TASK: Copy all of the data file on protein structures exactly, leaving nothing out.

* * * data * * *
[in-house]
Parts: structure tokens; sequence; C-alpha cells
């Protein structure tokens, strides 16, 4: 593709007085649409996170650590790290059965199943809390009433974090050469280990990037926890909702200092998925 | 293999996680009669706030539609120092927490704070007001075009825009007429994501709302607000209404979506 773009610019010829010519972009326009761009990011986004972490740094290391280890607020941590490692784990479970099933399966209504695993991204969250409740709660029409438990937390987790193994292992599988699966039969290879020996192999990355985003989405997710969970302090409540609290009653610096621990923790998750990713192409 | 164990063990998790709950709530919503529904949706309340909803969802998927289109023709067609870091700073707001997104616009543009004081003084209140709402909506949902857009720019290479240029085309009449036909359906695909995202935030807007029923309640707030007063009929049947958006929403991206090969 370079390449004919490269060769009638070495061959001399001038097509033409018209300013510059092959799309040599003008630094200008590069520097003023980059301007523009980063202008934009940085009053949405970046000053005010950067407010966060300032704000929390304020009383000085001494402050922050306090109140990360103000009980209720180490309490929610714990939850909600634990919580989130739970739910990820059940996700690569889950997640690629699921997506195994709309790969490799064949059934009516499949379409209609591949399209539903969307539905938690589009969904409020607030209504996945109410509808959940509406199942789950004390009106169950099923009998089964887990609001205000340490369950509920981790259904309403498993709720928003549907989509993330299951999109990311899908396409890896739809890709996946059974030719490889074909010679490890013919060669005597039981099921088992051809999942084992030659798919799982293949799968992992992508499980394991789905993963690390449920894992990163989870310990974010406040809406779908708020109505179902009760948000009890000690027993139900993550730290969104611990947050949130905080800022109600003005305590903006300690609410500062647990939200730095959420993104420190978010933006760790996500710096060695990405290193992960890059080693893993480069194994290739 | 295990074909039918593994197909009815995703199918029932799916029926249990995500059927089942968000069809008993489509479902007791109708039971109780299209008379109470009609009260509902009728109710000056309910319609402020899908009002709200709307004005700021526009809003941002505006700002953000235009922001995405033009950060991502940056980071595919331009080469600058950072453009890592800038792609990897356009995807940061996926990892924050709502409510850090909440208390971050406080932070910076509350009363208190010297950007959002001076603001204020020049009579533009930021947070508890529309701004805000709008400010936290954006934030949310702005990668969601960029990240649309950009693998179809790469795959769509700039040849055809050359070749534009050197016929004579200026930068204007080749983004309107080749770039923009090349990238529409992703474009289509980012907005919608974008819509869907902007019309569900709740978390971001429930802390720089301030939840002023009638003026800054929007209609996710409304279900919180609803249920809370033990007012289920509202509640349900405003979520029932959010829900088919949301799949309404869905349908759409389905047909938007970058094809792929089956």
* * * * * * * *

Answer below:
[in-house]
Parts: structure tokens; sequence; C-alpha cells
């Protein structure tokens, strides 16, 4: 593709007085649409996170650590790290059965199943809390009433974090050469280990990037926890909702200092998925 | 293999996680009669706030539609120092927490704070007001075009825009007429994501709302607000209404979506 773009610019010829010519972009326009761009990011986004972490740094290391280890607020941590490692784990479970099933399966209504695993991204969250409740709660029409438990937390987790193994292992599988699966039969290879020996192999990355985003989405997710969970302090409540609290009653610096621990923790998750990713192409 | 164990063990998790709950709530919503529904949706309340909803969802998927289109023709067609870091700073707001997104616009543009004081003084209140709402909506949902857009720019290479240029085309009449036909359906695909995202935030807007029923309640707030007063009929049947958006929403991206090969 370079390449004919490269060769009638070495061959001399001038097509033409018209300013510059092959799309040599003008630094200008590069520097003023980059301007523009980063202008934009940085009053949405970046000053005010950067407010966060300032704000929390304020009383000085001494402050922050306090109140990360103000009980209720180490309490929610714990939850909600634990919580989130739970739910990820059940996700690569889950997640690629699921997506195994709309790969490799064949059934009516499949379409209609591949399209539903969307539905938690589009969904409020607030209504996945109410509808959940509406199942789950004390009106169950099923009998089964887990609001205000340490369950509920981790259904309403498993709720928003549907989509993330299951999109990311899908396409890896739809890709996946059974030719490889074909010679490890013919060669005597039981099921088992051809999942084992030659798919799982293949799968992992992508499980394991789905993963690390449920894992990163989870310990974010406040809406779908708020109505179902009760948000009890000690027993139900993550730290969104611990947050949130905080800022109600003005305590903006300690609410500062647990939200730095959420993104420190978010933006760790996500710096060695990405290193992960890059080693893993480069194994290739 | 295990074909039918593994197909009815995703199918029932799916029926249990995500059927089942968000069809008993489509479902007791109708039971109780299209008379109470009609009260509902009728109710000056309910319609402020899908009002709200709307004005700021526009809003941002505006700002953000235009922001995405033009950060991502940056980071595919331009080469600058950072453009890592800038792609990897356009995807940061996926990892924050709502409510850090909440208390971050406080932070910076509350009363208190010297950007959002001076603001204020020049009579533009930021947070508890529309701004805000709008400010936290954006934030949310702005990668969601960029990240649309950009693998179809790469795959769509700039040849055809050359070749534009050197016929004579200026930068204007080749983004309107080749770039923009090349990238529409992703474009289509980012907005919608974008819509869907902007019309569900709740978390971001429930802390720089301030939840002023009638003026800054929007209609996710409304279900919180609803249920809370033990007012289920509202509640349900405003979520029932959010829900088919949301799949309404869905349908759409389905047909938007970058094809792929089956």